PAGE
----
Smita Patil. Just the mention of that name sends us back to all the features this beautiful artiste was a part of. One of the most celebrated personalities in Bollywood is shown as a meek, terrified, vulnerable and na├»ve housewife who is trying to maintain her state of mind in the midst of all this chaos. What amazed me is how we forget that she is Smita Patil once we start getting involved in the story! She blends into the skin of the middle-class working woman showcasing the professional that she was. It gives me great pleasure in knowing that this was her first Kannada movie since she could not have made a more perfect choice. Today’s so called ‘Bollywood Bedagis’ who put on so many tantrums for one badly lip-synched appearance and who refuse to appear unless they are given apt ‘screen time’ can take a lesson or two from Smitaji. Shame on them for giving a bad name to the world of cinema when personalities like Smita had appeared in such deglamorised and authentic roles. If history repeats itself then I am fondly waiting for this trend to resurface.

Anant Nag (who seemed to have trouble maintaining his stubble during scene continuity) is at his usual best. Despite the fact that he is cast opposite an established name, he pulls off a very convincing role as the desperate-for-answers Shaam. Girish Karnad (also very young) is another treat to watch as the frustrated and hopeless father who is fighting for his daughter’s sake. It had been a very long time since I had seen a Karnad in such a wonderful role. Sunder Raj once again proves why he is still in the business! His confident performance against such professionals only goes to show what a find he has been for Kannada cinema. If we have not used him to his maximum potential then truly, we are the real losers. I have always enjoyed his performances and this was easily one of his best. Other seasoned players like Balakrishna lend apt support to the mysterious goings on.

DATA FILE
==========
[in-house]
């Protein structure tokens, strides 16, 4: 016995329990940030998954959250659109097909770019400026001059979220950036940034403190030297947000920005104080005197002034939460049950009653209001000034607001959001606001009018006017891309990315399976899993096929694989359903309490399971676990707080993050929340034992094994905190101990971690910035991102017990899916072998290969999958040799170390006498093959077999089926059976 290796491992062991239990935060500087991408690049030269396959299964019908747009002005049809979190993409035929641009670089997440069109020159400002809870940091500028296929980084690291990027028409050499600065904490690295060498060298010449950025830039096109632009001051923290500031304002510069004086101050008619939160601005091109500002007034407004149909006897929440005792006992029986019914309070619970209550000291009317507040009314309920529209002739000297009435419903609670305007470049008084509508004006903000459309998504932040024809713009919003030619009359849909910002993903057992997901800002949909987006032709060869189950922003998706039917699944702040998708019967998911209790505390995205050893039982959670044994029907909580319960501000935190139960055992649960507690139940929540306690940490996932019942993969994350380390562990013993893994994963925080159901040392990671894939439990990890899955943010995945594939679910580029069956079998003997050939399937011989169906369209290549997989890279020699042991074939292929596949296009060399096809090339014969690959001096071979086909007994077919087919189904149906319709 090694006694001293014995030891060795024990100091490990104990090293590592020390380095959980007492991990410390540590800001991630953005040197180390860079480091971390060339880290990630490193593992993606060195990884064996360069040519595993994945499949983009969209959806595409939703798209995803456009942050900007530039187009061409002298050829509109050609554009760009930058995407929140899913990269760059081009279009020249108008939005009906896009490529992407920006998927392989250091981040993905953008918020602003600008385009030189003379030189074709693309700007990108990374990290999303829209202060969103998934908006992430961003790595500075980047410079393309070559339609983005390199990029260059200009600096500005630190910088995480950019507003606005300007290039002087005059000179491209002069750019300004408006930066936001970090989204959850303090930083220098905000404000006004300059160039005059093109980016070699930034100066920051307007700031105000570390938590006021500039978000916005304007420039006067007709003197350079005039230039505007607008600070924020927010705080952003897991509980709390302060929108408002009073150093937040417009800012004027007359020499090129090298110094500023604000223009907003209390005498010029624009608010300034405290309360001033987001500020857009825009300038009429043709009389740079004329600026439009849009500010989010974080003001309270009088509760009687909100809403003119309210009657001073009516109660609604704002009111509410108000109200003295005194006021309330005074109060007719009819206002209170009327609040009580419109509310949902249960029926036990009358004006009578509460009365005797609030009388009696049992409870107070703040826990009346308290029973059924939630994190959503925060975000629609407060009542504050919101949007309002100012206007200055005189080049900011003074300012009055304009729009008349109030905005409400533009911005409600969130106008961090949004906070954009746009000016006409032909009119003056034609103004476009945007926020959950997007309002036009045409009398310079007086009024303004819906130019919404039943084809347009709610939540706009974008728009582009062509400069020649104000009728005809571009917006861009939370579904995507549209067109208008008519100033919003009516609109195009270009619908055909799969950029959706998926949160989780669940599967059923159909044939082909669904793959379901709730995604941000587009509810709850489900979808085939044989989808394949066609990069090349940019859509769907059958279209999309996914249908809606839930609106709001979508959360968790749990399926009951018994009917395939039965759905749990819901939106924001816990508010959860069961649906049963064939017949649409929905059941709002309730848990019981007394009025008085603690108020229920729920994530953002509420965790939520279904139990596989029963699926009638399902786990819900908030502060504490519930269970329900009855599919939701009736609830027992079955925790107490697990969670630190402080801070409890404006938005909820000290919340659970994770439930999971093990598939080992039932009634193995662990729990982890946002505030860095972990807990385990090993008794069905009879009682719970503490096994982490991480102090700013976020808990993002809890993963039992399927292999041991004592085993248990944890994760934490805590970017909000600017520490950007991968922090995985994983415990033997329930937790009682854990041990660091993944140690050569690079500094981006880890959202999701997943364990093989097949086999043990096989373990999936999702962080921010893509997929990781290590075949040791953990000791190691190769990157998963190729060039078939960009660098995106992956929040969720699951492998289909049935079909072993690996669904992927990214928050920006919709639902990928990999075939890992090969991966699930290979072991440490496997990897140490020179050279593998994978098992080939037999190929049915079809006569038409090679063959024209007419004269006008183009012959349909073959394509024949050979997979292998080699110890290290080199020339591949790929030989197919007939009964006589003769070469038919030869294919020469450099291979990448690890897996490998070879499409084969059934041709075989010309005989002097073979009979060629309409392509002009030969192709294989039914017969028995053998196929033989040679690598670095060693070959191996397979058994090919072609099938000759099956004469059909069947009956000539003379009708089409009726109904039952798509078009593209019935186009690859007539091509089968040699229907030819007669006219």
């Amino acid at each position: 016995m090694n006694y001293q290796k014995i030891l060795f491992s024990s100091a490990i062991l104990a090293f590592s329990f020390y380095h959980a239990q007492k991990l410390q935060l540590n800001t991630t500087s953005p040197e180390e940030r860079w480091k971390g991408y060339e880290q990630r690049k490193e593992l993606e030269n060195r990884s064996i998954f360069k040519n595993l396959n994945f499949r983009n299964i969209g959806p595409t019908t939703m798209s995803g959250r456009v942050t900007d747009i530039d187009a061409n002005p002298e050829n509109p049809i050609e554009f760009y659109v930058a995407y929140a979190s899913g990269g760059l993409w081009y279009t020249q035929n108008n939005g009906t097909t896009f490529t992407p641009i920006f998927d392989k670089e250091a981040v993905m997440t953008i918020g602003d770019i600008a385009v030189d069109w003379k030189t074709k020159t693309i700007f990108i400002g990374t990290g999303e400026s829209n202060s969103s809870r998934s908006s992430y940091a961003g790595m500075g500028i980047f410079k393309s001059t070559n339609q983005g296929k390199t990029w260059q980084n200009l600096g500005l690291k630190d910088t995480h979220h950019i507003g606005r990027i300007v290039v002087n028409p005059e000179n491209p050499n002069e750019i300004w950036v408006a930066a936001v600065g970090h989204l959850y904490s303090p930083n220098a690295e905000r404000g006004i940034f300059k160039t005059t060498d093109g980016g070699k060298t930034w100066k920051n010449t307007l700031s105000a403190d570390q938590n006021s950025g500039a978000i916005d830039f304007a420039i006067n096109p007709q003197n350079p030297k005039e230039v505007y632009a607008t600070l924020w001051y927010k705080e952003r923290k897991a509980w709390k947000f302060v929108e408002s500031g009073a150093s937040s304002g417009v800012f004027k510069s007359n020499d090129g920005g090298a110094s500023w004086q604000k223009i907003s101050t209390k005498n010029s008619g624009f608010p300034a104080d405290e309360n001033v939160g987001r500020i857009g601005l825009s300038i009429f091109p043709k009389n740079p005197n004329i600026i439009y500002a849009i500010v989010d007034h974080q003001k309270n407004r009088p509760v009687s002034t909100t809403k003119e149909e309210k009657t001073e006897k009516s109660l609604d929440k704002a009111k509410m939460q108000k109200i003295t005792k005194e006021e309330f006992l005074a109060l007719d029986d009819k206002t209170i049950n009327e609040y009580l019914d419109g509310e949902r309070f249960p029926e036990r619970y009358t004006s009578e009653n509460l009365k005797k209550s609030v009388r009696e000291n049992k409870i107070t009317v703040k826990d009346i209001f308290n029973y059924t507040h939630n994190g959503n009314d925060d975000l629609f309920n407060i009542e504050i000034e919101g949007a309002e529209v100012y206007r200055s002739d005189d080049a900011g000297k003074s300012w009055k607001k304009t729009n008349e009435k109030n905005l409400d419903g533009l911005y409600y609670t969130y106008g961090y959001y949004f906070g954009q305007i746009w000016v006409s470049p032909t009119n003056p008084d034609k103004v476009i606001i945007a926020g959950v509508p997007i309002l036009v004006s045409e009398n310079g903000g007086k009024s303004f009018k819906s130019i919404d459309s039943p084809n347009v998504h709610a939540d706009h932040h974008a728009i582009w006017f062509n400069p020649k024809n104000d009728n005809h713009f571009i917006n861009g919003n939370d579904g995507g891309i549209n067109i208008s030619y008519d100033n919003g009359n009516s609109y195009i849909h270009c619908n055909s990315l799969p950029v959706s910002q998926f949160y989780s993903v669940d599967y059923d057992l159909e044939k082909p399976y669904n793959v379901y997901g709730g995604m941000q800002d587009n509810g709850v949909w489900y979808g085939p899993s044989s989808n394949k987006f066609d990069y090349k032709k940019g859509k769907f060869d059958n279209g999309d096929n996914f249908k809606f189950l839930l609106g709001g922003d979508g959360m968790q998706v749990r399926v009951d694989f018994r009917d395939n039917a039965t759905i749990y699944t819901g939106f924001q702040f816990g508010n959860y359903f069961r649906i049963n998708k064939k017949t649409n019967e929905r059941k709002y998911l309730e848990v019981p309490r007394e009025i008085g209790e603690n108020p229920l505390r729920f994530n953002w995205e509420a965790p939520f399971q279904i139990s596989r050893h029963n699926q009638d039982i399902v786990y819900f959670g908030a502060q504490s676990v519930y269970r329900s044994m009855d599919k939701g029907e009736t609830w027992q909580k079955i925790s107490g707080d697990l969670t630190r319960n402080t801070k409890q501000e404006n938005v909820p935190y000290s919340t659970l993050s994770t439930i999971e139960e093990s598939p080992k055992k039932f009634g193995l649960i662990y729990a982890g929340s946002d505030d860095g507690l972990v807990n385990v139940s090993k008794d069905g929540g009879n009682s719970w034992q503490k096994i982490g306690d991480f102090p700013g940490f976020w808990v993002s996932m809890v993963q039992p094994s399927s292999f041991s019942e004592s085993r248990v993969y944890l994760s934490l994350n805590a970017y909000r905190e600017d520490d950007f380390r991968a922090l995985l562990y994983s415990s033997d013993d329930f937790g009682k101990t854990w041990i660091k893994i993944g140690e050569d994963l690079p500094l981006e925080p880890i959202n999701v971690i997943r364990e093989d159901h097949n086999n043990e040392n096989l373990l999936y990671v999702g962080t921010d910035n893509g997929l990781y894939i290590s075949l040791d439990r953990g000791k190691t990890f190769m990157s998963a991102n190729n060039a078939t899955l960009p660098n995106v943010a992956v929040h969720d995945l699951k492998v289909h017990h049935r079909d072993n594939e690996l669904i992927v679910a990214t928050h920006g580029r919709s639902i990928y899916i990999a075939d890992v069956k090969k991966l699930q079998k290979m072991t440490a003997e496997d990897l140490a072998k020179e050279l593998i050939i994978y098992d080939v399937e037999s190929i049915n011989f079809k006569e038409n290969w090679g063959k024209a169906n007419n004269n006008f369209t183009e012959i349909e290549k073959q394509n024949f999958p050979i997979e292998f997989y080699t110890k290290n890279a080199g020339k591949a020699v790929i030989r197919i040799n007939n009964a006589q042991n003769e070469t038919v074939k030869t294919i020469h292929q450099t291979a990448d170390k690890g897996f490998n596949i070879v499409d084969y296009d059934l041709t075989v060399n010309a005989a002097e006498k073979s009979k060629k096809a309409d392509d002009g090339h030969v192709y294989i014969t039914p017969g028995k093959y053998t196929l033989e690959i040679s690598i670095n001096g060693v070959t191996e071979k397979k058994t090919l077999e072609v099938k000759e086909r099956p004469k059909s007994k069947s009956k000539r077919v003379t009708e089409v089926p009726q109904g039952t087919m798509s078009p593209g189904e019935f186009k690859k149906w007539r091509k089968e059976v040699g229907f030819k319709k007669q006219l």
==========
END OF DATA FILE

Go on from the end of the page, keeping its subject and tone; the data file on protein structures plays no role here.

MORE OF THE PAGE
Technically the movie can be called low-budget. But with a good script and powerful performances, it does not cross your mind as the pacy narrative keeps your attention. Nagabharana has done a good job at maintaining the realistic feel of the characters and their surroundings. The climax seemed a little rushed since there were still a few questions left unanswered from my point of view. Editing is fine although the music seems to be overpowering the impact of the scene some of the times. Even so, it keeps you engrossed and that is what counts in such movies. Even so, it keeps you engrossed and that is what counts in such movies. Background is fair and adds the necessary chills to scenes at times.

One more good cinema. One more interesting theme.

“yenanna kandaru hedari hedari saayo bhaaratada madhyama varga…” is aptly justified as Nagabharana succeeds in showcasing the constant fear and uncertainty the middle class lives in. How those fears extend to a level that makes them do unthinkable deeds is what the movie very effectively portrays. How those fears are successfully exploited by desperate minds is well captured. Common people in uncommon circumstances is what "Anveshane" is all about.

If you are a fan of creative and well crafted cinema, then “Anveshane” is definitely not to be missed.


SN said...

Nice review Shakri..

shakri said...

Thank you SN. Please keep visiting the blog.


Samba said...

Amazing. Seems to be a fantastic mix of realism, thrill and parody.

Gotta see this movie. Reminds me of Tarka, Hedtheeghelbedi et al.